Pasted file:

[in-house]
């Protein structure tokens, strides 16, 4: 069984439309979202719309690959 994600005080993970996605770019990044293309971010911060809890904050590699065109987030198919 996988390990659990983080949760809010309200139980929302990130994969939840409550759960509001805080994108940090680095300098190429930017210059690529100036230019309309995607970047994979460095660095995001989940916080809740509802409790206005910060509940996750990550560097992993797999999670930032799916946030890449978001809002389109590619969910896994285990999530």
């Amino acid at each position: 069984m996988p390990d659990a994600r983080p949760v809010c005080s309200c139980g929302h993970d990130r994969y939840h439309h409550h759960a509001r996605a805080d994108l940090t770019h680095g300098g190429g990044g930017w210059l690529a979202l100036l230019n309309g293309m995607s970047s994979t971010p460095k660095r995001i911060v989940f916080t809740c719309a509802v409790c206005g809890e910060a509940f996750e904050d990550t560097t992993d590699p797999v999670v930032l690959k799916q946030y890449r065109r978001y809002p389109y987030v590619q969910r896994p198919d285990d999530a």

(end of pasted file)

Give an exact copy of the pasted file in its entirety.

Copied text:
[in-house]
């Protein structure tokens, strides 16, 4: 069984439309979202719309690959 994600005080993970996605770019990044293309971010911060809890904050590699065109987030198919 996988390990659990983080949760809010309200139980929302990130994969939840409550759960509001805080994108940090680095300098190429930017210059690529100036230019309309995607970047994979460095660095995001989940916080809740509802409790206005910060509940996750990550560097992993797999999670930032799916946030890449978001809002389109590619969910896994285990999530």
């Amino acid at each position: 069984m996988p390990d659990a994600r983080p949760v809010c005080s309200c139980g929302h993970d990130r994969y939840h439309h409550h759960a509001r996605a805080d994108l940090t770019h680095g300098g190429g990044g930017w210059l690529a979202l100036l230019n309309g293309m995607s970047s994979t971010p460095k660095r995001i911060v989940f916080t809740c719309a509802v409790c206005g809890e910060a509940f996750e904050d990550t560097t992993d590699p797999v999670v930032l690959k799916q946030y890449r065109r978001y809002p389109y987030v590619q969910r896994p198919d285990d999530a």